K: A character near death. I’ve had a couple, and I think I cried during both for different reasons.


18.  Day: What is your favorite time to write, and why?

 K: Late at night. I don’t really have a choice. It’s when my brain cooperates.


19.  Day: Do you feel like it’s most important to have A) Strong characters B) Mind-blowing Plot twists, or C) Epic settings?

 K: Selfishly, I’m going to say strong characters since that’s what I focus on writing and like to read.


20.  Day: Can you give a shout-out to a fellow author?

K: R. Raeta! She writes my favorite book boyfriends.


K. Thomas’ Kindle Vella is:

Changeling Exchange

What if the Fae controlled the world’s currency, and humanity’s fate was in the hands of a magic addict, a car thief, and the one creature that just wants to be human? An heir on the run. A heist gone awry. And a childhood romance that will be their salvation or start a war.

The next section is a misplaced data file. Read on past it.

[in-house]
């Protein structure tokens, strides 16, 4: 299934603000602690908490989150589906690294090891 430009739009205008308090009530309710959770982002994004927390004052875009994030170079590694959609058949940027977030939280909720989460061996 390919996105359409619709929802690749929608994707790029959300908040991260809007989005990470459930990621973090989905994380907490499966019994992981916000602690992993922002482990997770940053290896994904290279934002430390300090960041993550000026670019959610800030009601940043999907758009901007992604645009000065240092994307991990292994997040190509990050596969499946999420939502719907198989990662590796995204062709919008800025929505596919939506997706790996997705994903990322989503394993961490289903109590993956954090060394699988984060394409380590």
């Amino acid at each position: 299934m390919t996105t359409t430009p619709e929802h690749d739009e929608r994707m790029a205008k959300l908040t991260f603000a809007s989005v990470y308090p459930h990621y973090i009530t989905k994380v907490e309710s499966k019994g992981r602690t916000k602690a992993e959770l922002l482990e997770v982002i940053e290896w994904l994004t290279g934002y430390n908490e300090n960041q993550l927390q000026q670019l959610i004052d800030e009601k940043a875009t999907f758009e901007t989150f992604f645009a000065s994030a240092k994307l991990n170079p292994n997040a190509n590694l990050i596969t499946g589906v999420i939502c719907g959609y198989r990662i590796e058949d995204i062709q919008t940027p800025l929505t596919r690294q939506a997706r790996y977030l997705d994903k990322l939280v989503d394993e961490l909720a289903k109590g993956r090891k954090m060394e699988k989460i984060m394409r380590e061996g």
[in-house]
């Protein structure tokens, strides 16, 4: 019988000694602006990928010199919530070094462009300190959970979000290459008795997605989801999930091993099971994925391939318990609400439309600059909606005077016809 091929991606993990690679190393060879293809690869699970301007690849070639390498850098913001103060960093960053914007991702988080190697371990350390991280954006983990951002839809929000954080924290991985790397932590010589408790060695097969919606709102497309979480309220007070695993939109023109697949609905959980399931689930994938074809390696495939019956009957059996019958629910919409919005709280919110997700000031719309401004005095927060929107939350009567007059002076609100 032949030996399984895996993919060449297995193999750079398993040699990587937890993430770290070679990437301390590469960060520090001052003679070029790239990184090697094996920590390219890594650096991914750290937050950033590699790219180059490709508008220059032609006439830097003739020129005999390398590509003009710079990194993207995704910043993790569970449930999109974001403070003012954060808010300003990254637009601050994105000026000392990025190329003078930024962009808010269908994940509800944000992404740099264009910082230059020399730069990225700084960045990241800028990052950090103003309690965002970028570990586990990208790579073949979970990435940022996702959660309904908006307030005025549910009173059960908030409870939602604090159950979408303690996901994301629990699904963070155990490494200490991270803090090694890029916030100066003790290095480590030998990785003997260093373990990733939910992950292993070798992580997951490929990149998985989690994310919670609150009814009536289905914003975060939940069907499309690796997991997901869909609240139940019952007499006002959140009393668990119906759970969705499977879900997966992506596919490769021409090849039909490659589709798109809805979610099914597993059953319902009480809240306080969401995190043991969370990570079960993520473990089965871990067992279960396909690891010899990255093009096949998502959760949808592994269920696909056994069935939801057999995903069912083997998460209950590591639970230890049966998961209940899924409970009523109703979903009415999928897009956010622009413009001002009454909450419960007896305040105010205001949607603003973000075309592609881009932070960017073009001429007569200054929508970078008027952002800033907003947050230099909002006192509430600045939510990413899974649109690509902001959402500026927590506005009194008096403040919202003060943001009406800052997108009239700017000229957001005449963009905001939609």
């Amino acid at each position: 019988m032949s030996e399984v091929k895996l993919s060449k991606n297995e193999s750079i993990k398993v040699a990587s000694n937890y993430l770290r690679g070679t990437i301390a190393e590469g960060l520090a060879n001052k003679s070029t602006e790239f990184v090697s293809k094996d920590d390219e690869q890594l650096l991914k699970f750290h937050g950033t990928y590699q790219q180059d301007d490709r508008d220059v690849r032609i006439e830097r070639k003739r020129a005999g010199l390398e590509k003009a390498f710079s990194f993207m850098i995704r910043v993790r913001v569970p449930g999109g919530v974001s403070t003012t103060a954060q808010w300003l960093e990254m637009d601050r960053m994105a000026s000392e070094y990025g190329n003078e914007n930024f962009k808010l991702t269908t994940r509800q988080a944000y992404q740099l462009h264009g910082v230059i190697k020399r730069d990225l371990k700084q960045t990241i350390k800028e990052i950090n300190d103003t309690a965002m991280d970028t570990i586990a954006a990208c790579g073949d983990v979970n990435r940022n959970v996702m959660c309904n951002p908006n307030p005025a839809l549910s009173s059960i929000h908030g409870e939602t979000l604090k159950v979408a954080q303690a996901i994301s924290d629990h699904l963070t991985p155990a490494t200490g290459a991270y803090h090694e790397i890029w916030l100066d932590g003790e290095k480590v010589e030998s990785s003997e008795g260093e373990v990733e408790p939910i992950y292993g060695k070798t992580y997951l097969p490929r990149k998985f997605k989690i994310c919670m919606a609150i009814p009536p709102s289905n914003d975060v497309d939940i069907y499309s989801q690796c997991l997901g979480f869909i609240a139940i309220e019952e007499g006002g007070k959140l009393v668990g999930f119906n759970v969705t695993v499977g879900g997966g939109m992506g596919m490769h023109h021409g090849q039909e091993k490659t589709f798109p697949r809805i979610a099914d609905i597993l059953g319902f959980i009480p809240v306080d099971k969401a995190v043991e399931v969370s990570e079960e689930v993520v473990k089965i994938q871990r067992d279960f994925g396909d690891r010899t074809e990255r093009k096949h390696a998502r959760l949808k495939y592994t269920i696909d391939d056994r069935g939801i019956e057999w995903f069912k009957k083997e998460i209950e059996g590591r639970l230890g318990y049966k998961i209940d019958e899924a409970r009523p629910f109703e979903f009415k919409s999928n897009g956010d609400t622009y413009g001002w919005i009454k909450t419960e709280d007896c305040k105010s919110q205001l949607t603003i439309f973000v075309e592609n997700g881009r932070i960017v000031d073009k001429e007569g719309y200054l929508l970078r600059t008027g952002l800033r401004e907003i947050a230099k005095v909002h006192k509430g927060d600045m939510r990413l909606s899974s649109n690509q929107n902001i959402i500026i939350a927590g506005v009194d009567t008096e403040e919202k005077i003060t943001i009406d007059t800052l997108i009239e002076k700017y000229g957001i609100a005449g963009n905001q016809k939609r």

Her books are:

Time to Wake

Time to Wake is the award-winning first book in the Time to Wake Series.

Senlis is your typical artist. Empath, hater of mornings, and the bearer of a strange name passed down from her grandmother. With a penchant for caffeine and a pet ghost, she’s just trying to live her best life.

Did she mention she also happens to devour souls? No? Well, it’s a bit of a conversation killer… no pun intended.

When new neighbors move in across the street, Senlis strikes up an unexpected friendship with the equally quirky Katie. The two get mixed up in a party circuit that leaves a string of missing girls– and a trail back to Senlis’ less than human origins. At the center of it all is Hunter: a guy not smart enough to keep his distance. He’s arrogant, frustrating, and terribly distracting… Just, please don’t tell anyone she admitted that last part.

Is Hunter involved in the mysterious murders? Or is he just in the wrong place at the right time?

As she tries to figure out Hunter’s motives, Senlis ends up learning what it means to be a Nephilim, and how her past is playing a role in the murders. “Time to Wake” is the first book of a new-adult paranormal romance series brimming with suspense and quirky laughs!

Not Right Now

Book two of the Time to Wake series unravels the deep history between the characters while taking readers further into the lore and world of the Nephilim, with our favorite snarky caffeine-addict leading the way.


You can find K. Thomas on Facebook, Amazon, Twitter, Instagram, her Website, and Tictoc.